The PFAFF 3586 machine was showcased with new controlling “DAC Compact” device, enabling the production, for example, of slimline shirts. The PFAFF 3589 could produce in a flexible manner and at minimum costs.  

The new PFAFF 8311 is a new generation of ultrasonic soldering machines. Besides regulating speed and soldering energy, the PFAFF 8311 is being called a “real-world innovation” and a quantum leap in the case of textile ultrasonic soldering. 

The group’s KSL segment presented with the robot unit KL 500 (with needle head KL 558) a complete 3-D sewing cell as used in production units of the automobile dash-board manufacturing worldwide.   

Eickhoff said that his company’s latest Delta System is equipped with Industry 4.0 features. “Our Delta system can communicate well … it is a sewing system which is revolutionizing the entire sewing process. Such a system would be very suitable for countries facing shortages of skilled workers,” the DA Group’s chief said. The Delta System has the capacity to “integrate the present with the future”. Besides the textile industry, other industries, notably the automobile and the aviation industries, use DA machines. 

Microfactory concept drive integrated processing

Fine-tuning size/design on the computer.Michael jaenecke, the director for brand management (technical textiles and textile processing) of Messe Frankfurt, the organizer of the Techtextil show, explained the digitalization phenomenon sweeping the textile industry:  “You can send your favourite design per App to the manufacturer and tomorrow you can put on the customized and exact-fitting shirt or trouser.  That is no longer any futuristic vision.  It’s already happening.”

However, Jaenecke also put things into perspective.  “Behind such simplified stories there are complex production, processing and logistic processes.  Microfactories are the progressive vehicles which, by means of interconnected processes, make textile processing quicker, more flexible and also sustainable.  Over and above, customized products can be produced,” the expert on technical textiles told CTA at the show.

The five microfactories on display at the Texprocess gave insights into the functioning of integrated textile processing.  This year’s Texprocess show, in conjunction with the Institutes for Textile and Fiber Research Denkendorf, with support from the industry, presented a live demonstration of a digital textile micro factory and a fully networked production of clothing items – from the design stage to digital printing, automatic cutting and fabrication.  Potential buyers were given insights into the various stages of manufacture in the microfactory.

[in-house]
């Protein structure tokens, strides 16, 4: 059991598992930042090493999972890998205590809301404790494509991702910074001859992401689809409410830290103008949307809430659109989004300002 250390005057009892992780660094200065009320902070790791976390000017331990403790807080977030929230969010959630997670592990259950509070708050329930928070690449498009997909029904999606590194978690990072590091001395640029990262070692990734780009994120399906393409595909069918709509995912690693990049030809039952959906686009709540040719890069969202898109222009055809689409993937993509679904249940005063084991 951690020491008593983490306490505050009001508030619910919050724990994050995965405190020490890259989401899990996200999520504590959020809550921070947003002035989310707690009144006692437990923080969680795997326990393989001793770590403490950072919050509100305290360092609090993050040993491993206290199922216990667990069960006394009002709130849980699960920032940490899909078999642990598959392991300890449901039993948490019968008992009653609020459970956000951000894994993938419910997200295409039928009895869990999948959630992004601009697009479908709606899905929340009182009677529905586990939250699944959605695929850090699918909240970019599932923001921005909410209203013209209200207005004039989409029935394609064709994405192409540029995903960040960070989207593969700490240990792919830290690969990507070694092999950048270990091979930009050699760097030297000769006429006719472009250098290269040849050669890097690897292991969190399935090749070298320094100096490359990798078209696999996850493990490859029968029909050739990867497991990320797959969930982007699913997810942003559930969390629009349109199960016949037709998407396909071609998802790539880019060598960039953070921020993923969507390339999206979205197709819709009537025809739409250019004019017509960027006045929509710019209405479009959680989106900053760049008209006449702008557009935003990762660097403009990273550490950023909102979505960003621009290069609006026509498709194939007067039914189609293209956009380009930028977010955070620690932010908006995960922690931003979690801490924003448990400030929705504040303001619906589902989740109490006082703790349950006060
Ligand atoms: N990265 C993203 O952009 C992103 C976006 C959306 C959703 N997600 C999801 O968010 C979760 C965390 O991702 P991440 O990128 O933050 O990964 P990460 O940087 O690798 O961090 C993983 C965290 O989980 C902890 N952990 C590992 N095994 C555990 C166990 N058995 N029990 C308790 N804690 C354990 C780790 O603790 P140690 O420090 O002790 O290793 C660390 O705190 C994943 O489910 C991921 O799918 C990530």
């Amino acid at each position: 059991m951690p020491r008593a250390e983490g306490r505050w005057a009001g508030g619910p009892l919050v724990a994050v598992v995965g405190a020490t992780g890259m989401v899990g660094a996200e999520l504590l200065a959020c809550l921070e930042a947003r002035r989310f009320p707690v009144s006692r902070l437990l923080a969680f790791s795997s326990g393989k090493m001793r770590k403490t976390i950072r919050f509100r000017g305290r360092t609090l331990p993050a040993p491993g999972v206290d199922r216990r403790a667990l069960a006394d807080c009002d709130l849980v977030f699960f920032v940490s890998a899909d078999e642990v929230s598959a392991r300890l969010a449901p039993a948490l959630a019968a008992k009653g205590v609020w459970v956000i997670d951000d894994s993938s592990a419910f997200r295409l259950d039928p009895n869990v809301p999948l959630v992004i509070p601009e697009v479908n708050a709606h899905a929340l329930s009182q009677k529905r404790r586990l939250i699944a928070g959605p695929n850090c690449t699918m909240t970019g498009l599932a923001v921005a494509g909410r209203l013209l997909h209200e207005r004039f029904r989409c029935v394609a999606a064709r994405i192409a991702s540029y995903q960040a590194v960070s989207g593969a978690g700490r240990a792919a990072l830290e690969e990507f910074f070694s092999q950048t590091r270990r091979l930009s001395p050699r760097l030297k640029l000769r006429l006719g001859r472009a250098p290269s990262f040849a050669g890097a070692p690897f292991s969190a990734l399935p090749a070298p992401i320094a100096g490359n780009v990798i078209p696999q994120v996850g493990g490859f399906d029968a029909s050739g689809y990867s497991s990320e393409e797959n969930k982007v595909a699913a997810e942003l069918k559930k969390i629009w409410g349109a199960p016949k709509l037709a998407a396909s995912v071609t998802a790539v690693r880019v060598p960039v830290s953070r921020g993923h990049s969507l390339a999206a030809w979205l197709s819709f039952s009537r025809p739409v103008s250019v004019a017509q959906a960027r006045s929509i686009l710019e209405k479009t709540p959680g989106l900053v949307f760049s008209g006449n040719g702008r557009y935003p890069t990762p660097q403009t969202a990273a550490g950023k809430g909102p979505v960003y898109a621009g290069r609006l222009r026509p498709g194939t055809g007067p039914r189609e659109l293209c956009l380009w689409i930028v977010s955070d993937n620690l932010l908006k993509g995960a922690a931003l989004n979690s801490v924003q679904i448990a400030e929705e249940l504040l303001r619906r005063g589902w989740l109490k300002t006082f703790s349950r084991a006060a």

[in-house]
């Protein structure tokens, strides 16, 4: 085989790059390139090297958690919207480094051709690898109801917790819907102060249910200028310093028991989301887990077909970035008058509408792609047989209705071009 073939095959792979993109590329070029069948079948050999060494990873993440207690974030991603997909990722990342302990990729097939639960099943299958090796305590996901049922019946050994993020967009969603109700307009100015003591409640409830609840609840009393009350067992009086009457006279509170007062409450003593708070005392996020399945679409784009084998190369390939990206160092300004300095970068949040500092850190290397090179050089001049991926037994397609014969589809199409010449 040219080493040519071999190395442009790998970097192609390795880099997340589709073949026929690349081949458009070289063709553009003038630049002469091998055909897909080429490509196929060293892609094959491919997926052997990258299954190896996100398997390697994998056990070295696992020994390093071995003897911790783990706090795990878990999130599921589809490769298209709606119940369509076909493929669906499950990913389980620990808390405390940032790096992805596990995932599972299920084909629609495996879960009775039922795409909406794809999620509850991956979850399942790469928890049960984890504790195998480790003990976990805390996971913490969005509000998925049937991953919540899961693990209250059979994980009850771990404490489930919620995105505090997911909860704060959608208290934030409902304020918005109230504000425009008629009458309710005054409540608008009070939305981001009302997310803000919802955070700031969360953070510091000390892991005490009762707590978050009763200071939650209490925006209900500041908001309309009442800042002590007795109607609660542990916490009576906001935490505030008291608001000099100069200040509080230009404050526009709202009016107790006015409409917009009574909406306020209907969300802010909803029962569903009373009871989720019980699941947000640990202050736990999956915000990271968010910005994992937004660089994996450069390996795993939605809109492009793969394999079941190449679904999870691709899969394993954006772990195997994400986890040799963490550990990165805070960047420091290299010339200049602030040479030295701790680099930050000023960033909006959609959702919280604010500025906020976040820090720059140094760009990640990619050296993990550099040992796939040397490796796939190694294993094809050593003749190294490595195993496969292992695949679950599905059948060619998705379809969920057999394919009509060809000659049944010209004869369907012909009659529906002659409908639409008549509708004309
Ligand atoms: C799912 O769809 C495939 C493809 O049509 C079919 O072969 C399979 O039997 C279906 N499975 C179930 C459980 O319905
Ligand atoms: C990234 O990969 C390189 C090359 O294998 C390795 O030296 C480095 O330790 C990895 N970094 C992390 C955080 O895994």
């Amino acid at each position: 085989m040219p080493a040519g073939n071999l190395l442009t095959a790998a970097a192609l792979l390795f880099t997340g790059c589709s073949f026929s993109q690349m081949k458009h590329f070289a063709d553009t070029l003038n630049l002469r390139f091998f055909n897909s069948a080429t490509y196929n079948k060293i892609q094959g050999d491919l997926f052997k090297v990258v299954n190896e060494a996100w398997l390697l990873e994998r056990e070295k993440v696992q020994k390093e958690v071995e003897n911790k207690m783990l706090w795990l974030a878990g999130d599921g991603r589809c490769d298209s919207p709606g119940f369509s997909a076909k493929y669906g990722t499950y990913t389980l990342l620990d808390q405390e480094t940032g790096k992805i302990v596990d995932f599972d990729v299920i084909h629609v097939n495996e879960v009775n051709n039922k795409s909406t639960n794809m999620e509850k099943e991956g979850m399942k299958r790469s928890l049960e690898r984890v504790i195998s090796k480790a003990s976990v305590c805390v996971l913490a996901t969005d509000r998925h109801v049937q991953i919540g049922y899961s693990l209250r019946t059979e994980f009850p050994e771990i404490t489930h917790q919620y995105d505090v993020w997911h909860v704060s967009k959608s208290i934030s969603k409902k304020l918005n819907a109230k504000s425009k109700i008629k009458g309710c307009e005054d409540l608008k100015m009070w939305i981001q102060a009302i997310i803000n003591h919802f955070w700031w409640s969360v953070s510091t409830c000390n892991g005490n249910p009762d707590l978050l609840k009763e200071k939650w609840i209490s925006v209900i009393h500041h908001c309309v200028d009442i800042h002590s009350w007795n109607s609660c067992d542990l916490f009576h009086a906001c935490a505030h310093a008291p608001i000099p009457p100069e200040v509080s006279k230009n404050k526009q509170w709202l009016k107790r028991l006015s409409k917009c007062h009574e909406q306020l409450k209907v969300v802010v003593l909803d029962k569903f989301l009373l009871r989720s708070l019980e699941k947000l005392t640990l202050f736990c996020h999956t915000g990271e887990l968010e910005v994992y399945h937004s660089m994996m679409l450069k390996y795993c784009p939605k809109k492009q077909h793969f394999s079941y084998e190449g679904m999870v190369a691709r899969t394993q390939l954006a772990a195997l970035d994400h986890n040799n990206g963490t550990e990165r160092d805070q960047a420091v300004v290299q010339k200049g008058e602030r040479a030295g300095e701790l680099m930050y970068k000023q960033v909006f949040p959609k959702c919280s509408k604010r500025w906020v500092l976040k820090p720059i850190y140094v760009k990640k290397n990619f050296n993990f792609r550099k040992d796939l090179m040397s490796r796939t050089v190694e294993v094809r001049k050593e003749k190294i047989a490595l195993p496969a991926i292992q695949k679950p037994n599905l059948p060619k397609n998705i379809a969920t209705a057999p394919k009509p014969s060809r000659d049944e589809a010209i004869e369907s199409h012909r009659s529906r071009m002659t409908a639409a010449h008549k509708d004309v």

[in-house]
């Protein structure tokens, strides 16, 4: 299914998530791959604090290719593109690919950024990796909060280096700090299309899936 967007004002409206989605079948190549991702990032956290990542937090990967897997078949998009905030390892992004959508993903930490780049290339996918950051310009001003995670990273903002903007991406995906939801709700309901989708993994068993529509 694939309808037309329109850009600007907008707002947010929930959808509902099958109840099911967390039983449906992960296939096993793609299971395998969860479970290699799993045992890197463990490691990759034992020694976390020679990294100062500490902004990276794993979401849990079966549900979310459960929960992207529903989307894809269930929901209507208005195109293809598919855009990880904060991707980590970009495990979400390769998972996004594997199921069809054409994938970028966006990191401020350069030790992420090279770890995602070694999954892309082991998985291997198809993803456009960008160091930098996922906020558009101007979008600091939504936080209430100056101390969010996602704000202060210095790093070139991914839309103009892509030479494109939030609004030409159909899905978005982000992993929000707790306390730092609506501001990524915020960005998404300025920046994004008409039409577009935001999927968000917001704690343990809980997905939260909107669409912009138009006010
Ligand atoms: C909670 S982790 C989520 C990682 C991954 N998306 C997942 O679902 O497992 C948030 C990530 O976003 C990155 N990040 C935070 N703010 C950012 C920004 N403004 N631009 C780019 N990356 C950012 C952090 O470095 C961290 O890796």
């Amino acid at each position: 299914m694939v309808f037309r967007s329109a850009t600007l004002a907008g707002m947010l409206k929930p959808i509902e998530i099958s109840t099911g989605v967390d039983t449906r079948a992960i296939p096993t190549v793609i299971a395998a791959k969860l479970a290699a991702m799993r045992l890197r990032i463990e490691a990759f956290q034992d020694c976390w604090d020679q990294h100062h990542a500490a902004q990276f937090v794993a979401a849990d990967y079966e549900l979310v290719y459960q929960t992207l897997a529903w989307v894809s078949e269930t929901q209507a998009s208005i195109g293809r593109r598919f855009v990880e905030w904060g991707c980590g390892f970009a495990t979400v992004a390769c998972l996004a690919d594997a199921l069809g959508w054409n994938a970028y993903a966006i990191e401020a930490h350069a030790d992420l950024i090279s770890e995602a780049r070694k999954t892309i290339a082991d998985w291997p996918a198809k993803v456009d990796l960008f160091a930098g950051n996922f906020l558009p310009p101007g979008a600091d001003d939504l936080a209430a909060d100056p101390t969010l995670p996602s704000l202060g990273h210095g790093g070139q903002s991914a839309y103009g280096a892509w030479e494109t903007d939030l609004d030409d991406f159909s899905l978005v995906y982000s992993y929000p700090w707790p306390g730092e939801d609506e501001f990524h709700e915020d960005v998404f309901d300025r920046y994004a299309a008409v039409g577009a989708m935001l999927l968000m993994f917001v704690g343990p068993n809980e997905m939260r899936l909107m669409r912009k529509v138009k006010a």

The stages range from the CAD/Design area through printing and cutting to assembling and labelling, all of which can be executed within the microfactory concept.  As Olaf Schmidt, the Messe Frankfurt’s vice president (textiles and textile technology) put it, fast fashion can become the cry of the day with the microfactory’s progression. 

“The demand for individualized products necessitates making the entire production process more flexible. Serial production with smaller and smaller batches, right down to batches of just one, is only possible with industrially manufactured individual products. These fully automated and networked processes can now be implemented through the use of digitalization,” noted Elgar Straub, General Manager (Textile Care, Fabric and Leather Technologies Division) of the German Machine-Building Association. 

Digitalization and cross-linking of processing technologies were also demonstrated through the five microfactories. “Microfactories play, particularly in respect of sustainability, a major role because the customer buys here what is produced, microfactories save wastage and resources,” observed Professor Meike Tilebein of the German Institutes for Textile and Fiber Research Denkendorf.  “Only those parts are printed which are needed for the product. Prototypes can be sent digitally, instead of physically, anywhere in the world.” 

In short, a digital revolution is underway and is transforming the labour-intensive textile manufacturing industry. Such a development could benefit countries facing shortage of skilled labour, with the use of artificial intelligence deploying robots and automation.